Here is a copy of a student's filled in notes.  Notice how on the second page their model shows what happens at the particle and macroscopic levels and also shows why this occurs.

Elaborate Part II

15 minutes

In this section of the lesson students have another opportunity to work with energy changes in a PhET activity. 

  • This activity is found on the PhET website.
  • I introduce the activity to students on the 14th slide of the PowerPoint and they fill in answers for the activity at the bottom of the second page of their notes graphic organizer.
  • I have students go up to one of the class computers with their table groups.  As students are working I walk around to ensure that they are all participating and writing down data. 
  • This activity is nice because students have a chance to both visualize what happens with energy and see how energy flows (from the warmer to cooler object).
  • This is a copy of a student's filled in notes.


Explain Part III

20 minutes

In this final section of the notes I explain to students the concepts of thermochemistry, how energy changes in chemical reactions, and the difference between exothermic and endothermic reactions.

These notes are found on slides 15-21 of the PowerPoint and students fill in their notes on page 3 of their notes graphic organizer.

While I explain the notes to students I present many examples to help them understand the concepts.

Here is a copy of the filled in notes.

Elaborate Part III

15 minutes

In this part of the lesson students perform another quick lab to check their understanding of chemical reactions and the difference between endothermic and exothermic reactions. 

  • I give directions to students on the final slide of the PowerPoint (slide 22) and students fill in data and analysis for the lab on the last page of their notes graphic organizer.
  • For this lab I use sodium acetate trihydrate which causes the temperature to drop in an endothermic reaction, but there are LOTS of other reactions that you could do depending on what is available in your classroom (for example epsom salts -magnesium sulfate, borax, ammonium chloride, calcium chloride).  I also do this reaction in a plastic baggie so it is easier for students to feel the temperature change.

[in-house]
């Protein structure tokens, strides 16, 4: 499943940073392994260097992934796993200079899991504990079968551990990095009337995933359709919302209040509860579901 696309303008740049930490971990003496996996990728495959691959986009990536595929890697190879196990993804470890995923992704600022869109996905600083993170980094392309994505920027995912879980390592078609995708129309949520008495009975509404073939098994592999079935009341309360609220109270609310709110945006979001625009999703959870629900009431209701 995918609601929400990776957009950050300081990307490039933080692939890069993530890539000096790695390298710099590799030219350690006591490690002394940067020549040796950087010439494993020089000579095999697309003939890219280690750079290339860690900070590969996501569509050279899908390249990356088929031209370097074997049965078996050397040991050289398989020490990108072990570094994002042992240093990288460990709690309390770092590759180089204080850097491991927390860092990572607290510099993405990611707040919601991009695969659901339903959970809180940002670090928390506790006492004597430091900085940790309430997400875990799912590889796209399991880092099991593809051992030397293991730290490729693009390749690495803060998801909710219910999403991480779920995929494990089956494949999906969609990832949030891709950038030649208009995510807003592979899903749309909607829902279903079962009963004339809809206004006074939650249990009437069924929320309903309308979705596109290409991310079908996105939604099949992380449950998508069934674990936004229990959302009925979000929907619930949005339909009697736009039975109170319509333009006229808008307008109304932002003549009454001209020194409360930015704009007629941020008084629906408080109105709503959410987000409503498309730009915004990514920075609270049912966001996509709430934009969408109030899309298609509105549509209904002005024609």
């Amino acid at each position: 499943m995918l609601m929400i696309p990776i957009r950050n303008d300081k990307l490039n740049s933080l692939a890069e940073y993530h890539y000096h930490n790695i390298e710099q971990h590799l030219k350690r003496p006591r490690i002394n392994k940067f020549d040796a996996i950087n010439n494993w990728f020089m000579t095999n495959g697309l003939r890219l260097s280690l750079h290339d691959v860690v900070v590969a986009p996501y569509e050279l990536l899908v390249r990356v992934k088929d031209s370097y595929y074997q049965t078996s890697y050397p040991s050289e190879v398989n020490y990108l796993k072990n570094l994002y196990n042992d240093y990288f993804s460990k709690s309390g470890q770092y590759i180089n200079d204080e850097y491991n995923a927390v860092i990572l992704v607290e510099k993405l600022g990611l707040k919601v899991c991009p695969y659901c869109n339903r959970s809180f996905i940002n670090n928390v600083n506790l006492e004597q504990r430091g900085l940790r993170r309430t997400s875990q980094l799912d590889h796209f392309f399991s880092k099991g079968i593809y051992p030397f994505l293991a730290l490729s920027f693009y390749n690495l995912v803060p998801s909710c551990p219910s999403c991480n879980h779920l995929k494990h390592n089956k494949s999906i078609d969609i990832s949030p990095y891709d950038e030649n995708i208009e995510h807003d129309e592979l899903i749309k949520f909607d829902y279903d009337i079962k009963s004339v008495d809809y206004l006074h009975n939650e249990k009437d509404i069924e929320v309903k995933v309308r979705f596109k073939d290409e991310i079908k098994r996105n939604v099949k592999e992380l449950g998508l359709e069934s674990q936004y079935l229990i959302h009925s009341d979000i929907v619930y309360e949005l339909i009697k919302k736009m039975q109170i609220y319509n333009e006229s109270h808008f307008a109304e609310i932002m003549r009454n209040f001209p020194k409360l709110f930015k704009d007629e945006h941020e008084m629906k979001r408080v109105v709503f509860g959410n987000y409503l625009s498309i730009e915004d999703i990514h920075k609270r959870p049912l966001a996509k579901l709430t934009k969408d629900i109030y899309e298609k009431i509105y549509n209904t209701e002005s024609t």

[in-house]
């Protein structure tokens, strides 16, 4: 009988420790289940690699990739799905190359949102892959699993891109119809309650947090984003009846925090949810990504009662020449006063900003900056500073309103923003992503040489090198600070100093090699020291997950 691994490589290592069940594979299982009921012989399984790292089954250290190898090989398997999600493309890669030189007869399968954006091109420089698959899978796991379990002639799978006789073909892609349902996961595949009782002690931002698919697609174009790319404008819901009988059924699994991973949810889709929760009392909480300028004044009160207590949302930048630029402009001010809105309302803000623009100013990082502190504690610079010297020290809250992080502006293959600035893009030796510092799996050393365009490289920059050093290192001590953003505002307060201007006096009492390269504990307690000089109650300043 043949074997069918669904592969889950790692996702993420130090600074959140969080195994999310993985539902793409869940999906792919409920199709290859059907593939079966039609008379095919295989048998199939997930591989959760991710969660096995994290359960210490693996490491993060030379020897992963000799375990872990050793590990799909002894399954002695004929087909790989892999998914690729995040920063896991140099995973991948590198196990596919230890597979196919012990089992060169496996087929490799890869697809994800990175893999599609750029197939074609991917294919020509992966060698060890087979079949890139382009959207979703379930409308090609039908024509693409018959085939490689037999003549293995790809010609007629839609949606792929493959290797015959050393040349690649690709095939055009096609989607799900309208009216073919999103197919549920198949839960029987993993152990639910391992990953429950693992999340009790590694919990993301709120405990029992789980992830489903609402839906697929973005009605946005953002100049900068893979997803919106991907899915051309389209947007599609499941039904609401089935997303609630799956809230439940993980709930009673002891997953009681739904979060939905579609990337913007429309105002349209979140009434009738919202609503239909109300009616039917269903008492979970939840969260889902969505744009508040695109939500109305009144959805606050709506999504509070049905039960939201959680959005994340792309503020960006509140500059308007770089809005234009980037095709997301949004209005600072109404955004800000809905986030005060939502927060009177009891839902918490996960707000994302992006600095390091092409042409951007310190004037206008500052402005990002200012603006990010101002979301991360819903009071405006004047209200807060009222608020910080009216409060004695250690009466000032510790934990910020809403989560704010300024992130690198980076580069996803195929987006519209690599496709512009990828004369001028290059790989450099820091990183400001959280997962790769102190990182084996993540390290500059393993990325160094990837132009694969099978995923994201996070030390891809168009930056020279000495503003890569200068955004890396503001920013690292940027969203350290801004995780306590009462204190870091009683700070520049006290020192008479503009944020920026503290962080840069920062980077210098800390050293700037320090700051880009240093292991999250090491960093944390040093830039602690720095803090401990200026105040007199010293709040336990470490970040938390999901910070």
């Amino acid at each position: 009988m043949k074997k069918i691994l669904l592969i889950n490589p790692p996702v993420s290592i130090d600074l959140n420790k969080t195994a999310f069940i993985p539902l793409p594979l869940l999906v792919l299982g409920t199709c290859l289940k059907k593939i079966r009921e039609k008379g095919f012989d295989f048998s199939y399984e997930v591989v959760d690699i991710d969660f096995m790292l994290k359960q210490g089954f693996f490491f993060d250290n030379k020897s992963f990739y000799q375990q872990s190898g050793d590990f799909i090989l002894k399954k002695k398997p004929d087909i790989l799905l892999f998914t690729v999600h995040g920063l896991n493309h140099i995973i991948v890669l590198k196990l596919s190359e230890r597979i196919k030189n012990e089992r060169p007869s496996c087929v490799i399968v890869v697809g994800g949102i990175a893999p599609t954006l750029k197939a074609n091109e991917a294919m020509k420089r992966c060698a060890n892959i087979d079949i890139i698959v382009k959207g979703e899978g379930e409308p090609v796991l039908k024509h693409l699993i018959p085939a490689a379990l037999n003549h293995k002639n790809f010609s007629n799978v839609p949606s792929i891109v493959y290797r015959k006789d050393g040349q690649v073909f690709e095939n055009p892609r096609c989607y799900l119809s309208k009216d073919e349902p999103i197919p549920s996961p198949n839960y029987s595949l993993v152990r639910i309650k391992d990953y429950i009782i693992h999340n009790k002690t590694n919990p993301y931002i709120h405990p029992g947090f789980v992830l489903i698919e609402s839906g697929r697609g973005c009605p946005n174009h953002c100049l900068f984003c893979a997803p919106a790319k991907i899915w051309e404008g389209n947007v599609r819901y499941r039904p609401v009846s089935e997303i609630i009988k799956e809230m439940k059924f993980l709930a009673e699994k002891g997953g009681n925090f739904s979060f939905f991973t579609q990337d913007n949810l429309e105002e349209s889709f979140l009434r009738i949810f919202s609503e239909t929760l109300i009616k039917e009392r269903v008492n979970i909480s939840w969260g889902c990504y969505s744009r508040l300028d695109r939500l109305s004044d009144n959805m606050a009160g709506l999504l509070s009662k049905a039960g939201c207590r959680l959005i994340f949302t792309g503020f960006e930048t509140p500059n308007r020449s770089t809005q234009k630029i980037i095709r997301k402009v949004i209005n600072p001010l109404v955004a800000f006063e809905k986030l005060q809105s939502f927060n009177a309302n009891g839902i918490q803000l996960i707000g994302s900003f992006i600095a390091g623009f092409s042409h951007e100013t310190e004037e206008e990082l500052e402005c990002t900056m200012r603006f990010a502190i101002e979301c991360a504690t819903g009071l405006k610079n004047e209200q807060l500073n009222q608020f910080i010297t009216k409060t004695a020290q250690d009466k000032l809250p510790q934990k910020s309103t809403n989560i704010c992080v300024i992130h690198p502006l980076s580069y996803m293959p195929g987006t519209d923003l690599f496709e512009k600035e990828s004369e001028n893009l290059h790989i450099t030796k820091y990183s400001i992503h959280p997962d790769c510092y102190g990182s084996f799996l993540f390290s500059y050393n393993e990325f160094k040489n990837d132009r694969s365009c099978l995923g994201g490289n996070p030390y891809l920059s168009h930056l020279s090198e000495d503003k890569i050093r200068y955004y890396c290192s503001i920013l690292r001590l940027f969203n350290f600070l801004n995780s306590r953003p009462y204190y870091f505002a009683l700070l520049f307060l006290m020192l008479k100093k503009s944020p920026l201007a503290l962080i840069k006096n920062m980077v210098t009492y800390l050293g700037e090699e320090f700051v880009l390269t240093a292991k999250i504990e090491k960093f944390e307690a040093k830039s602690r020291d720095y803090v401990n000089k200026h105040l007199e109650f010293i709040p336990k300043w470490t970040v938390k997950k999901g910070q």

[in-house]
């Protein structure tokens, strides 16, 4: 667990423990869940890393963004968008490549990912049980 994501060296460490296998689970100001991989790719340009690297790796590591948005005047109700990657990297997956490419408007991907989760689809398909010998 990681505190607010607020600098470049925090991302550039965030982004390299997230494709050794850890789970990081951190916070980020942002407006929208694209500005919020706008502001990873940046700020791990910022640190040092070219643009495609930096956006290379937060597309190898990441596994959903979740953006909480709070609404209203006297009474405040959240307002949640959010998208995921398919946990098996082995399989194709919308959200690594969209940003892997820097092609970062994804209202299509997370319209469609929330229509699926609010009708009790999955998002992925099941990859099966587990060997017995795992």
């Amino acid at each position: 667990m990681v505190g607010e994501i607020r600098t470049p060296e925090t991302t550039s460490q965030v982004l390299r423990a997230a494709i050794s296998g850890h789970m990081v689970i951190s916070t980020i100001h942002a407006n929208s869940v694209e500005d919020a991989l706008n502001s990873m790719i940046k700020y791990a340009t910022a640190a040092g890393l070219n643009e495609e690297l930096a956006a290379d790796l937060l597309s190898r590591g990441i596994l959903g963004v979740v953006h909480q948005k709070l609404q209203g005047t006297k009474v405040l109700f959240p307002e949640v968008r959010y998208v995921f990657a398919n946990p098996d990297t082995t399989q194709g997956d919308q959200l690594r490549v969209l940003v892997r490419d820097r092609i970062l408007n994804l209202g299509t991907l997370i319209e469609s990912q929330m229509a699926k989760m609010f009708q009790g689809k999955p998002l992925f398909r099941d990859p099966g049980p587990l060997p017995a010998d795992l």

• This is a picture of the lab set up consisting of a thermometer, bag of sodium acetate trihydrate, and a bottle of water.
  • Here is a movie of my students doing the lab.
  • While students are performing this activity I have them come up with an explanation using the claim, evidence, and reasoning approach.
    • Here is a video of my helping students come up with their explanations.
    • An example of a student's explanation is, "In this lab the reaction was endothermic.  My data showed that the temperature dropped from 230C   to 140C .  In an endothermic reaction the reaction absorbs energy so the surroundings get cold (drop in temperature) which is what happened to the water in this experiment, that is why the reaction is endothermic."
  • Here is a picture of a student's completed lab.
  • This year I chose to have the lab simply be part of the notes, but if you want to grade the lab individually this is the rubric that I have used in past years.



The final section of this lesson is students' homework.  The homework is found on the last page (page 4) of the student notes graphic organizer

The homework gives me a chance to test students understanding of the lesson.  There are questions related to various parts of the lesson. 

I have students complete the homework and stamp for completion the next day.  I review the answers using the practice key

The problems that students find the most difficult include:

#3 Where they are finding food Calories as Kilocalories (Cal).  Some students get confused with converting between calories and Kilocalories (Cal).

#4 With some students not showing WHY they become the same temperature and other student not showing what happens at the particle level.

#5 Some students aren't sure how to describe the difference so I make sure to tell them to use the definitions to help differentiate.